Federal lawsuit claims owner of Waikiki bar sexually harassed workers

Federal lawsuit claims owner of Waikiki bar sexually harassed female workers over the course of 7 years
Published: Sep. 27, 2017 at 1:40 AM HST|Updated: Sep. 27, 2017 at 6:31 AM HST
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WAIKIKI (HawaiiNewsNow) - A federal agency is suing the owners of a Waikiki bar and liquor store over claims of sexual harassment.

The U.S. Equal Employ­ment Opportunity Commission named Michael Wenzel as the alleged harasser in the lawsuit.

Wenzel and his wife Colleen own and operate Pacific Fun Enterprises LLC, dba Snappers Sports Bar and Grill and Snap-ette Beach and Liquor Store.

Wenzel is accused of making sexual comments and inappropriately touching his female employees over the course of seven years.

One worker claimed he ripped off her bikini top in front of customers.

Complaints from his employees prompted a two year investigation by the EEOC.

"He was making comments about their bodies, talking about sexual acts with them and asking them to show their breast and buttocks to him, so it was very severe and pervasive," said Glory Gervacio Saure, EEOC Honolulu Director.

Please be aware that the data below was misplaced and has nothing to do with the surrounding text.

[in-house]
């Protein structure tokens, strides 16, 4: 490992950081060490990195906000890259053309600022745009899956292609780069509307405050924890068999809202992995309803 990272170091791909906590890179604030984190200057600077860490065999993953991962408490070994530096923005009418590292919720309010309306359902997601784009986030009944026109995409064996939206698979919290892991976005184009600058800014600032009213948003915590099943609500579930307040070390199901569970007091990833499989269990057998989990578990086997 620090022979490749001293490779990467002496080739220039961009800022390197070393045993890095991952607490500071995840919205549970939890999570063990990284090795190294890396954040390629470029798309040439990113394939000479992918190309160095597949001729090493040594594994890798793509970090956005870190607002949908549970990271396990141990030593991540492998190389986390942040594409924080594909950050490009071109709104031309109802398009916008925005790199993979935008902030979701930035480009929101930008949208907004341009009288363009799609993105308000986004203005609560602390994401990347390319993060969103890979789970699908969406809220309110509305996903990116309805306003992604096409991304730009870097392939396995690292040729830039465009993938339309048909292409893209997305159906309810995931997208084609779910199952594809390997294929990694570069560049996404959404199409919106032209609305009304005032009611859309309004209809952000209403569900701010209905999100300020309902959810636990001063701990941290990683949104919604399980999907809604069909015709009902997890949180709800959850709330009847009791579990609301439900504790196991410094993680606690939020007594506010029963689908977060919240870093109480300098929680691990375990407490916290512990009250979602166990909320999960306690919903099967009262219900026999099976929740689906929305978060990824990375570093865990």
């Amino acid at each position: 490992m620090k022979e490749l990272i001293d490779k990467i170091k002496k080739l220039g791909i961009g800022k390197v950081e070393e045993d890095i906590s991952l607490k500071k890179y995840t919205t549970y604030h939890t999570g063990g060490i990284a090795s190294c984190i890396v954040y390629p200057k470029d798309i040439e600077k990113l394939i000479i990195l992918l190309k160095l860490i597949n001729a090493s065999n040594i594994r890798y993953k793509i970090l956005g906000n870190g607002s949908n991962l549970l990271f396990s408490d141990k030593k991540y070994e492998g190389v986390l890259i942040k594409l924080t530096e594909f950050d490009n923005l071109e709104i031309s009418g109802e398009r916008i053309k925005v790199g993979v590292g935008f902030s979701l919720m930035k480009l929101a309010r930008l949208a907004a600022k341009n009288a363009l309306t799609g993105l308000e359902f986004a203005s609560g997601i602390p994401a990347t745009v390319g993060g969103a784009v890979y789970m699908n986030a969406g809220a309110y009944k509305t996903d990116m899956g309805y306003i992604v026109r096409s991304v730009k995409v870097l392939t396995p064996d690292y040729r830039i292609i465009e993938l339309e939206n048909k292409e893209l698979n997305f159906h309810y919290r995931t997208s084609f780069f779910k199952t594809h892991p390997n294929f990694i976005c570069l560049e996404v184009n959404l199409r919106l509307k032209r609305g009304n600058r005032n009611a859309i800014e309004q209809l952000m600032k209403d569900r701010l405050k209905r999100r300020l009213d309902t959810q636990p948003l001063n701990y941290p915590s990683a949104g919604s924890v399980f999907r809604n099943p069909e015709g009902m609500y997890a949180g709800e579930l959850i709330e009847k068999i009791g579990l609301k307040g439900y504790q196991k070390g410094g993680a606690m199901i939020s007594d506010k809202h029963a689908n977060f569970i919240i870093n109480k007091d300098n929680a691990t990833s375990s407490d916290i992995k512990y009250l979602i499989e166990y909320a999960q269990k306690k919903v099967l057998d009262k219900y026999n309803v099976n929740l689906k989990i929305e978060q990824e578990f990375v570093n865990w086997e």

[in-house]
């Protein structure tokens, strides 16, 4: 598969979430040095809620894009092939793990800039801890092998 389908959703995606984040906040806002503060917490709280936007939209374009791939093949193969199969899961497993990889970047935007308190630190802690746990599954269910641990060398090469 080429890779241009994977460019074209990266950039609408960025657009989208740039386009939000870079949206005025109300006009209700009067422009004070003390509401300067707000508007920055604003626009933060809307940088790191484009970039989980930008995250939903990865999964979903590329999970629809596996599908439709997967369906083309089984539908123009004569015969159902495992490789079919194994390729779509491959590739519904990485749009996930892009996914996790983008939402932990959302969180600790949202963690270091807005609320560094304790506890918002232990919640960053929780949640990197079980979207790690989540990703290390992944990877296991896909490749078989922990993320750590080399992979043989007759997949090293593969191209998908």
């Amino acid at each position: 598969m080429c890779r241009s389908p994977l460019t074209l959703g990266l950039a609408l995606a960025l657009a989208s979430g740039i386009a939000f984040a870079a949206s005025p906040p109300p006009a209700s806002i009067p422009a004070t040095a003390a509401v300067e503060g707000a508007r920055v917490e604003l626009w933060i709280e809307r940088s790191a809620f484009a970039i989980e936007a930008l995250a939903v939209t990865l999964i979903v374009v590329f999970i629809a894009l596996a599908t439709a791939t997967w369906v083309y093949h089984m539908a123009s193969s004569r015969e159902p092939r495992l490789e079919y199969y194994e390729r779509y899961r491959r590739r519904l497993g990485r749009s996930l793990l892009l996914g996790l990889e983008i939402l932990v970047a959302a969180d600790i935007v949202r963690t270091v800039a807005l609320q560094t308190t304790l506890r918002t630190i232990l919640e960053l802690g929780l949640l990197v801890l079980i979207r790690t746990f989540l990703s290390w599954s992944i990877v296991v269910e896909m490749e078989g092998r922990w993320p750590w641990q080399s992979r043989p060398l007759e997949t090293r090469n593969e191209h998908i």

The suit also claims Wenzel required female workers to "wear cut up shirts and shorter shorts to reveal more skin."

Other management officials, employees and patrons further subjected the women by "demanding sexual intercourse or asking them to play with sex toys together."

When workers complained to Wenzel, the lawsuit says he'd simply shrug it off and told them to "handle it on your own."

Wenzel retaliated by cutting their shifts or pressuring them to quit.

"It's not right, it's not right at all," said Saure.

After learning about the lawsuit, one customer dining at the pub Tuesday afternoon said he doesn't plan on returning

"It's just not something I believe in, that you should take advantage of anybody because you have power," said Tony Bellamy.

"Harassment in the workplace should not be tolerated, especially if it's from the owner of the company because they should be models for their employees," Saure said.

The EEOC says it gave the owners a chance to settle the complaints, but they failed to reach an agreement.

The suit seeks employees are seeking back pay, benefits and compensatory and punitive damages for a class of aggrieved female employees, as well as injunctive relief intended to prevent any future discrimination in the workplace.

Snappers' declined to comment on the lawsuit.

The first court hearing is scheduled for November.

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